Renting a room in your home can earn you up to €14,000 in tax free income.
The scheme was introduced some years ago as the Government looked for ways to tackle the housing crisis but remains relatively unknown despite the huge amount of cash people can earn from it.
“The rules are quite strict. It’s available to homeowners - so it’s not for landlords or people with second properties,” journalist Sinéad Ryan explained to Lunchtime Live.
“So you must live in the home itself - it’s your home. You’re living there all the time and you’re simply renting out a room in the house that you own.
“You can earn up to €14,000 total income per tax year.
“However, if you earn more than that, there’s income tax charged on the whole lot.”
One important detail is that even though the rent is not taxed, you still have to declare it to Revenue:
“A lot of people think if I’m not paying tax on it I don’t have to tell anybody about it,” Ms Ryan added.
“That’s not the case. You get the relief by declaring the income and then there’s never going to be problems down the road.”
The scheme only applies to long-term rentals - so cash earned from Airbnb will not count and will be taxed at the usual rate.
However, as you will be living with the person, Ms Ryan says it is helpful to be careful about who you rent to and to lay out ground rules beforehand:
“You can set whatever rules you want around access to common areas, if they can have visitors in, laundry, board meals - you get to choose,” she continued.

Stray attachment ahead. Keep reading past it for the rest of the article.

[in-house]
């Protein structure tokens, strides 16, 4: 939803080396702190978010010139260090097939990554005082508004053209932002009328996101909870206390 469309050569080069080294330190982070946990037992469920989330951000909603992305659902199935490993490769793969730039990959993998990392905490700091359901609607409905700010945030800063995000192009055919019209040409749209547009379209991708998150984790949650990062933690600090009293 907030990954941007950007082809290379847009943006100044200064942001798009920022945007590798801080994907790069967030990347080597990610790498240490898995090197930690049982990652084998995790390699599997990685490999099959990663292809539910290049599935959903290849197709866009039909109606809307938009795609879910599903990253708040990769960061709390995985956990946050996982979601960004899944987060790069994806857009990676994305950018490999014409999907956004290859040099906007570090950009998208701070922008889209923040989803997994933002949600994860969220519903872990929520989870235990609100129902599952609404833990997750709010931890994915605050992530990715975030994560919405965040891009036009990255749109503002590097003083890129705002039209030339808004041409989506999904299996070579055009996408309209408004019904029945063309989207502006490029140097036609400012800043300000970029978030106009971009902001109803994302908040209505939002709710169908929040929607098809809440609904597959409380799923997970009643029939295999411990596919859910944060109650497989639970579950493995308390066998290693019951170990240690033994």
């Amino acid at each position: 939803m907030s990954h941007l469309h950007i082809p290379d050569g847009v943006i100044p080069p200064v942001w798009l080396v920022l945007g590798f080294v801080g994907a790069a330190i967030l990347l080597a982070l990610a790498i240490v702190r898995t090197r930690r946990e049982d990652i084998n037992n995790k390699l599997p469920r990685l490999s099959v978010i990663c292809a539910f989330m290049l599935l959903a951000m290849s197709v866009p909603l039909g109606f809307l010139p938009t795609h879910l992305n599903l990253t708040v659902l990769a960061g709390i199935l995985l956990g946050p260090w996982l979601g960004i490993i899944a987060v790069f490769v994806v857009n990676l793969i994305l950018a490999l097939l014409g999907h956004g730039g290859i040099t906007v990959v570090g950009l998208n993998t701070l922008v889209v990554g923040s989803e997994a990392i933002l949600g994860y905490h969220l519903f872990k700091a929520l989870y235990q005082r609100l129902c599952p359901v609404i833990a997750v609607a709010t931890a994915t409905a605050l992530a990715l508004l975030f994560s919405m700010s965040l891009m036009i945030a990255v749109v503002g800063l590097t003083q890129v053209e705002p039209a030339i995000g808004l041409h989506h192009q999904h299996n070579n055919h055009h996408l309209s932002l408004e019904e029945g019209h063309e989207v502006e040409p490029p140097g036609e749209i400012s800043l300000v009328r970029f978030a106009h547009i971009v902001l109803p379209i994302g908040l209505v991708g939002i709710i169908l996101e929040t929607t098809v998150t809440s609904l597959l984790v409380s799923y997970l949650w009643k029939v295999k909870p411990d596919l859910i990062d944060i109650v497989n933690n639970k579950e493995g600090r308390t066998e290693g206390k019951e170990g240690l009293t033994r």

“It’s not set down in law anywhere and I would advise anybody doing this for the first time to absolutely set down in writing with your tenant, how you want to live together.”
Many of the people who benefit from the scheme are students; the Provost of Trinity College recently said that the lack of affordable housing in Ireland has eroded the quality of student life in Ireland and USI says students are choosing not to study certain course because of money worries:
“You should be able to have the full scope of course available to you,” USI President Beth O'Reilly told Newstalk.
“But ultimately, we’re just seeing that that’s just not the case.
“There’s so many students who are choosing not to study in Dublin as a result of the high prices.
“And as a result you’ve got a lot of students who might be really passionate about a certain course area and not able to study it further.”
Main image: Euro notes.